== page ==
Gaddafi's £900m stash can be used to compensate for IRA terror, lawyer tells Parliament
Funds stashed away by Colonel Gaddafi can be used to compensate victims of Libyan-sponsored IRA terrorism, a lawyer has said.
A committee of MPs was told £900m linked to the deposed dictator is held in the UK.
Jason McCue rejected Government claims that international law prevented the money being used to recompense victims.
He was speaking as relatives took their battle for compensation to Westminster.
The Northern Ireland Affairs Committee is examining the Government's failure to obtain compensation for victims of Libyan-backed IRA attacks.
Gaddafi armed the IRA from the mid-1980s, supplying Semtex plastic explosive used in a series of atrocities.
The now-deceased dictator and his henchmen deposited billions of pounds around the world.
Most of the loot, including a complex web of investment funds and a string of luxury properties, was frozen in 2011.
Mr McCue represents around 200 British victims of IRA attacks carried out with Libyan-supplied explosives.
Appearing before MPs yesterday, he accused the Government of failing victims. "Documents and testimony show that a policy existed that put arms and oil and partnership ahead of justice, and that victims' interests were second class," he said.
The cross-party committee was told one Gaddafi fund in the UK contained around £900m.
"We have information that there is a fund of £900m here which has been sat, not earning interest, which is in management which we'd like to be used - £900m is available," Mr McCue added.
He claimed the Government had avoided questions on Gaddafi's cash. "When we asked the Government how much money there is, they refused to tell us," he added.
Responding to a question from DUP MP Gavin Robinson, Mr McCue insisted Gaddafi's assets could be used for compensation. He rejected an explanation by Kim Darroch, the national security adviser, that it was not possible under international law.
"I don't know who their lawyers are, but it is possible under international law," he added.
The committee heard other countries had secured multi-million pound payouts for victims of Libyan terrorism.
It includes a £1.2bn settlement obtained by the US government following the Lockerbie bombing.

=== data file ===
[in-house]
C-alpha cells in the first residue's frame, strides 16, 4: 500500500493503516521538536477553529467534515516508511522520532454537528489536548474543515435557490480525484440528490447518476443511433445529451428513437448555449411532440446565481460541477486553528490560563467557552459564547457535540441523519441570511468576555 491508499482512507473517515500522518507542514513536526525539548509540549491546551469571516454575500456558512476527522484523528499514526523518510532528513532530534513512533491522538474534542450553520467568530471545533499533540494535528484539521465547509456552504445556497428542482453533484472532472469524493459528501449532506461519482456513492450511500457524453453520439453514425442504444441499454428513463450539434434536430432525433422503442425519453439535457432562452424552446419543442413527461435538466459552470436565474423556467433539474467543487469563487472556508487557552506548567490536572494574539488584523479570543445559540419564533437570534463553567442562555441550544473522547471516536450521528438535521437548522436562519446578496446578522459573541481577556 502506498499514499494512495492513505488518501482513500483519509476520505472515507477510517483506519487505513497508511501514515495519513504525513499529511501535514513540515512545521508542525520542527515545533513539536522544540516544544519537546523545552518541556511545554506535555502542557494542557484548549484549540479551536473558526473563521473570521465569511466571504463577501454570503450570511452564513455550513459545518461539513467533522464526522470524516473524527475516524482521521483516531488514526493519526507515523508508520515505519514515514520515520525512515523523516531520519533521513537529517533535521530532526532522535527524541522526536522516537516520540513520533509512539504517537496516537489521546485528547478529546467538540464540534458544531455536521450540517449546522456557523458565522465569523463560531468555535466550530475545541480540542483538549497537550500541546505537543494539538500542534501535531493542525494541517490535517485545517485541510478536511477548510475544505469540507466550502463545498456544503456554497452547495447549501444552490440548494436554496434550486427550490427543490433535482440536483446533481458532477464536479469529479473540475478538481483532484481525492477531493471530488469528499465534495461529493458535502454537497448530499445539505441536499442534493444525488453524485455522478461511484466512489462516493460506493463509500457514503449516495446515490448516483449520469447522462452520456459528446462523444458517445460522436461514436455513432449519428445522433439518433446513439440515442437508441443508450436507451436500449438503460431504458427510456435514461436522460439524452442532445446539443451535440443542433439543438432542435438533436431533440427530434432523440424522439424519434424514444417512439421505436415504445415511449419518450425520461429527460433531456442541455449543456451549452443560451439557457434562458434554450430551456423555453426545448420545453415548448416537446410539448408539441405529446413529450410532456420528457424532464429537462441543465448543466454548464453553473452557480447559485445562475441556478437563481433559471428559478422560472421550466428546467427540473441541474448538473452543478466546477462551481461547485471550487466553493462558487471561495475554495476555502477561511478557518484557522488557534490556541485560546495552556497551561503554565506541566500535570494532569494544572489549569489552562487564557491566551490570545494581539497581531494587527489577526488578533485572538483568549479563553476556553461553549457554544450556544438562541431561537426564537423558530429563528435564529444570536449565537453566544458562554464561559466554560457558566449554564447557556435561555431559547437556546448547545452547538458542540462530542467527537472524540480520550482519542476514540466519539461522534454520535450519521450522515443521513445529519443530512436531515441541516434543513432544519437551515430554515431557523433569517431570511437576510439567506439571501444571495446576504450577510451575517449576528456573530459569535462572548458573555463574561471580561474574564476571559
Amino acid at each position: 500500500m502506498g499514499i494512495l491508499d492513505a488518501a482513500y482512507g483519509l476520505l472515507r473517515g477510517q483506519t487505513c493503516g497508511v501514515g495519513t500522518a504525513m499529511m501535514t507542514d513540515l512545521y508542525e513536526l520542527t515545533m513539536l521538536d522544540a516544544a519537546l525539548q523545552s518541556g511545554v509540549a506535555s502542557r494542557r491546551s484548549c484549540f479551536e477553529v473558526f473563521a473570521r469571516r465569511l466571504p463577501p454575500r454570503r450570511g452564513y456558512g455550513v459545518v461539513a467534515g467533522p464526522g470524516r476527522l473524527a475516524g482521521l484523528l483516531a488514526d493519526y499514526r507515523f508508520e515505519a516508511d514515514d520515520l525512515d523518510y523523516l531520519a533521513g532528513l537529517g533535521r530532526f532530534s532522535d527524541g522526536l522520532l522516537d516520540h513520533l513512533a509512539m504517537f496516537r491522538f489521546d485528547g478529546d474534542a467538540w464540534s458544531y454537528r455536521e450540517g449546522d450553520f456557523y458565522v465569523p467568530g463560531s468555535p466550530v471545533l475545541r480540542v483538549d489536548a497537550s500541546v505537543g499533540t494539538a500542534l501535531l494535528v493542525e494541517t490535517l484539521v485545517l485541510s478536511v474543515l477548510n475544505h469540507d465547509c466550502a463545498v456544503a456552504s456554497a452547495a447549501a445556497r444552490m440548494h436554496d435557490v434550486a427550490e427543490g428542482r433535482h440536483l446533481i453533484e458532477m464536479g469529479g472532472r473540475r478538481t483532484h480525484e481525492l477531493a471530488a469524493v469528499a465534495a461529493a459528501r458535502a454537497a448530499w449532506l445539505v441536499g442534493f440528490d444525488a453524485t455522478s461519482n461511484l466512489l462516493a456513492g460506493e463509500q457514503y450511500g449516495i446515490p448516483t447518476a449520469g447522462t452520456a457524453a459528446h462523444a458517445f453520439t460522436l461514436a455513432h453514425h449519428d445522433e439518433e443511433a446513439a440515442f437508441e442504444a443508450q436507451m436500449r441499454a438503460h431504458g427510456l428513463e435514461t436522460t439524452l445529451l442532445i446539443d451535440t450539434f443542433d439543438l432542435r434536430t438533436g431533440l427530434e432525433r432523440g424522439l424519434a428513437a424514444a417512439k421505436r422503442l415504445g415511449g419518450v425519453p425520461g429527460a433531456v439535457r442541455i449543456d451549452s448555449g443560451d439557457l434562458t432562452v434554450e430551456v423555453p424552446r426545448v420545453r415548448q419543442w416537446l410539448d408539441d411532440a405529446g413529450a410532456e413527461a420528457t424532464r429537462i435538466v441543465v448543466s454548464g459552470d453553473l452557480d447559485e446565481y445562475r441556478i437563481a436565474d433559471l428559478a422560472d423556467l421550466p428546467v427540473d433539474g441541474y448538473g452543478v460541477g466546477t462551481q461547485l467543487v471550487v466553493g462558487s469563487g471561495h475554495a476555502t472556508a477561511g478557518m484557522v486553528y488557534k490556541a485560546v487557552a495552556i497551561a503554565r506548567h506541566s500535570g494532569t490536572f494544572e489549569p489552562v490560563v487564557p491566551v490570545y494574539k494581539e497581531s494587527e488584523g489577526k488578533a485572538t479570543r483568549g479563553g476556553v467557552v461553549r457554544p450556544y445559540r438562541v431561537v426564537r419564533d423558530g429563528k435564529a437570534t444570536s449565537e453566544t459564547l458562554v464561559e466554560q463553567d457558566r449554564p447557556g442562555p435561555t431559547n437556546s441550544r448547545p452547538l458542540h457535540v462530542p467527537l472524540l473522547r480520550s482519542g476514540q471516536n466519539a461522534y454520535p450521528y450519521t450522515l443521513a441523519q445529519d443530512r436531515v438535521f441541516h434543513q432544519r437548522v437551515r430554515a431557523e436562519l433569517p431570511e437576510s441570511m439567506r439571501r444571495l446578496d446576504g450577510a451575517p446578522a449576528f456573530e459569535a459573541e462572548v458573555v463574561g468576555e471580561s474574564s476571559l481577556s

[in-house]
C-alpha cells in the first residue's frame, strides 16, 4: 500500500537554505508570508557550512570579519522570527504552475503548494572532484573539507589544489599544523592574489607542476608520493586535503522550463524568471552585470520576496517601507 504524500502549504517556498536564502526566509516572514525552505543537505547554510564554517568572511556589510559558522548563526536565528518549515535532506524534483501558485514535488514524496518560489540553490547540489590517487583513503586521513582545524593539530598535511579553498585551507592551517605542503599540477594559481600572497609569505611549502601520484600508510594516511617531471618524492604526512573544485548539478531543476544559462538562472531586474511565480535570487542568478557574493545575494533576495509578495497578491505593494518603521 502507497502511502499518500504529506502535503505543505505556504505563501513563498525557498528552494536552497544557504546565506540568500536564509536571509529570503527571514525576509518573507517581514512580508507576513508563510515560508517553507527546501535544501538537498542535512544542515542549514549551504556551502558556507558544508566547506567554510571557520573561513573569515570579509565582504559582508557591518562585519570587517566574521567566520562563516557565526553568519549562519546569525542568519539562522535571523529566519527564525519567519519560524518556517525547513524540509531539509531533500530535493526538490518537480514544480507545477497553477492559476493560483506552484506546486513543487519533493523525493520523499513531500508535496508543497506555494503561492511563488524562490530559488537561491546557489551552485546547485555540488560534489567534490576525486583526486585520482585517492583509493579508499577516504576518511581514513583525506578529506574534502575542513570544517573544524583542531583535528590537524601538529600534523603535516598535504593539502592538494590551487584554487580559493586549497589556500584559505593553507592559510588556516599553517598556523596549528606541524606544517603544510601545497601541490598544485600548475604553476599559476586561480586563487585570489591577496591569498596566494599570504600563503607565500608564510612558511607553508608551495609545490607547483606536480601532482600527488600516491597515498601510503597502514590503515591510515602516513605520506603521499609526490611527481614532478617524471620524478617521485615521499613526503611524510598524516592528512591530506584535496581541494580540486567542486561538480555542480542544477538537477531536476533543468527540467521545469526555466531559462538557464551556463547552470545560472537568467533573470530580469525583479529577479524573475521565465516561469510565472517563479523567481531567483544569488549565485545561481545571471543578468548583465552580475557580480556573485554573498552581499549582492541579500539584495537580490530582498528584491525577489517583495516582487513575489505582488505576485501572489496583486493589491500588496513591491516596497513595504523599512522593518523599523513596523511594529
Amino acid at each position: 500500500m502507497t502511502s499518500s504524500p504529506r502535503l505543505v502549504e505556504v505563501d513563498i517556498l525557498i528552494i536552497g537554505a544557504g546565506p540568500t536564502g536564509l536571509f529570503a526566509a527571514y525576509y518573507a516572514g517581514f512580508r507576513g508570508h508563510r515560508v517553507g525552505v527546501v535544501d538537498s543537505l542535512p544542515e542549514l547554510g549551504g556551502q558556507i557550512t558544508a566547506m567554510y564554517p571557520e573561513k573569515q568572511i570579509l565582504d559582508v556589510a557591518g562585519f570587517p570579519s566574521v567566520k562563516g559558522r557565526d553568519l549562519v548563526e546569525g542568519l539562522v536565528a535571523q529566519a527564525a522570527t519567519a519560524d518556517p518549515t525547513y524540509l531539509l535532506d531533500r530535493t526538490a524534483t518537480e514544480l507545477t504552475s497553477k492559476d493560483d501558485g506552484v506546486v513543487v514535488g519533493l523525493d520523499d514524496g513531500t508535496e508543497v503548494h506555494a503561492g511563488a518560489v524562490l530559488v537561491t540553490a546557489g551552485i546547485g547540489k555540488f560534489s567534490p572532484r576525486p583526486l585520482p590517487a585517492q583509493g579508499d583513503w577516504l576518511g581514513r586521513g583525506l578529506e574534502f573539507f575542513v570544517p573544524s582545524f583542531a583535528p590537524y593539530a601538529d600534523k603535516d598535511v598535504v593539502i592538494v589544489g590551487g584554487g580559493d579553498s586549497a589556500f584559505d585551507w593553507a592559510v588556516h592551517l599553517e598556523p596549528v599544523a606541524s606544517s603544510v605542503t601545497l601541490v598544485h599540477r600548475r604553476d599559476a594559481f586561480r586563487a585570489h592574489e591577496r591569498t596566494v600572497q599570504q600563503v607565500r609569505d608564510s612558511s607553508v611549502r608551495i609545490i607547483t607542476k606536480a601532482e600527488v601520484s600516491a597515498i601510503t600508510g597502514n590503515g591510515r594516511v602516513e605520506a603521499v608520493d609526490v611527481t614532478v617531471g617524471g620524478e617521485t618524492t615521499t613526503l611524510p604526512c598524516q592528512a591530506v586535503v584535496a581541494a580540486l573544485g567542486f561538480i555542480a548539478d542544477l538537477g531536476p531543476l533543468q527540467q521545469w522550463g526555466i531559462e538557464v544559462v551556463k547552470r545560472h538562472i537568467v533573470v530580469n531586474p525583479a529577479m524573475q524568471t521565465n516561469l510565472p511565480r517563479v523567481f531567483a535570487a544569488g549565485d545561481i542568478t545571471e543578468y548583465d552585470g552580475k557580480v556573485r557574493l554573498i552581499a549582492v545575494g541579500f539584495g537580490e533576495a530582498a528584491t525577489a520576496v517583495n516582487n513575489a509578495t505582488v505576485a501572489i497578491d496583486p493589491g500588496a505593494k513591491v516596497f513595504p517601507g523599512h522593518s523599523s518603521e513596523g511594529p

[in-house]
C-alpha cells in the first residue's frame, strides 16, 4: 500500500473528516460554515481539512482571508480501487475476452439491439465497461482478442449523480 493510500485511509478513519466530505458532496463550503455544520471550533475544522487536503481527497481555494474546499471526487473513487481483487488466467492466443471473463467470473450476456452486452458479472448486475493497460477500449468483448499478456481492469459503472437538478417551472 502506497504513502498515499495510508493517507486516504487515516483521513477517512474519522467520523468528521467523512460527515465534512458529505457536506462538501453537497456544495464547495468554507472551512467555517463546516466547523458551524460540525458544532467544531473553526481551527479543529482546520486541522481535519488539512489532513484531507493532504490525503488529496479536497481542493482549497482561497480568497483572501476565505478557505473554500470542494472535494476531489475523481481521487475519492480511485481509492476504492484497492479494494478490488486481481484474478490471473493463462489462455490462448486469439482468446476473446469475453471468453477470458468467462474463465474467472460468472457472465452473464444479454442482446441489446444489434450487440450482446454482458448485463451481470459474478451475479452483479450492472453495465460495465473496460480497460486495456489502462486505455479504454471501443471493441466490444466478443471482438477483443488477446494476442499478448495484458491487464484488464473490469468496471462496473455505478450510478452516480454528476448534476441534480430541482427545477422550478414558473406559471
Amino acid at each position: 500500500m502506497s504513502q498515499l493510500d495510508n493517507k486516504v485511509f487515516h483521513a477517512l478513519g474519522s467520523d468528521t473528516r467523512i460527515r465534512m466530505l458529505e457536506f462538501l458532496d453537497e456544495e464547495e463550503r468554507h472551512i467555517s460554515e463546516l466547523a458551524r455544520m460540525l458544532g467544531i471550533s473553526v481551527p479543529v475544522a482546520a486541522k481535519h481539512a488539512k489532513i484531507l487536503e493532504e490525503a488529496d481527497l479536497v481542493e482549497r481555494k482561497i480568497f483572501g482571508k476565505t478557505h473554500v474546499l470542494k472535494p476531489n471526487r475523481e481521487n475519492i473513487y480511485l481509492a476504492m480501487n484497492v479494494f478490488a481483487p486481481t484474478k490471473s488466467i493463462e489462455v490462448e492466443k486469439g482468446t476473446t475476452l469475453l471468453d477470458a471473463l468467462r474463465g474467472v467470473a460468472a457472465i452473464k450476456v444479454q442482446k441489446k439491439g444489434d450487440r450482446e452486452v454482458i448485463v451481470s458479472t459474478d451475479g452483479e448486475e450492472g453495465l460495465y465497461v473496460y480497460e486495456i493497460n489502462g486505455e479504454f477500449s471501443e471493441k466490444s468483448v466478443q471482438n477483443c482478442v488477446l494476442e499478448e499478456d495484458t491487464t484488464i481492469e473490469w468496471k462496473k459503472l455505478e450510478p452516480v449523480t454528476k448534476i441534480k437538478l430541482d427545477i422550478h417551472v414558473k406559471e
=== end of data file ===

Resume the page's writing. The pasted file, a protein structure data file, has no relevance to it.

Another £35m was paid out in respect of three people killed and 29 injured in the bombing of a disco in Berlin in 1986. And the French government secured £170m after 170 of its citizens were killed when UTA Flight 772 was blown up over the Sahara desert in 1989.
Independent MP Sylvia Hermon said the evidence was "deeply concerning and very troubling"
"The British Government appears to have distinguished between victims," she said.
Lady Hermon pointed to compensation secured for British victims of Lockerbie and the family of PC Yvonne Fletcher.
PC Fletcher was killed when shots were fired from inside the Libyan Embassy in London as she policed a demonstration in 1984.
"They appear to have been picking and choosing victims, which is really, deeply upsetting," the North Down MP added.
The committee also heard from victims campaigner Willie Frazer.
He told MPs five members of his family, including his father and uncle, were murdered by the IRA.
"What is the British Government all about? What is democracy about? Is it not looking after your citizens?"
Mr Frazer said Libya should bear a high level of responsibility for the IRA's campaign of terror.
"It's not just about the weapons - it's what went with it," he added.
"Millions of pounds also came to the IRA. The technology, the intelligence that they gave to the IRA is just unbelievable."
Gaddafi was ousted and killed in 2011 during the Arab Spring.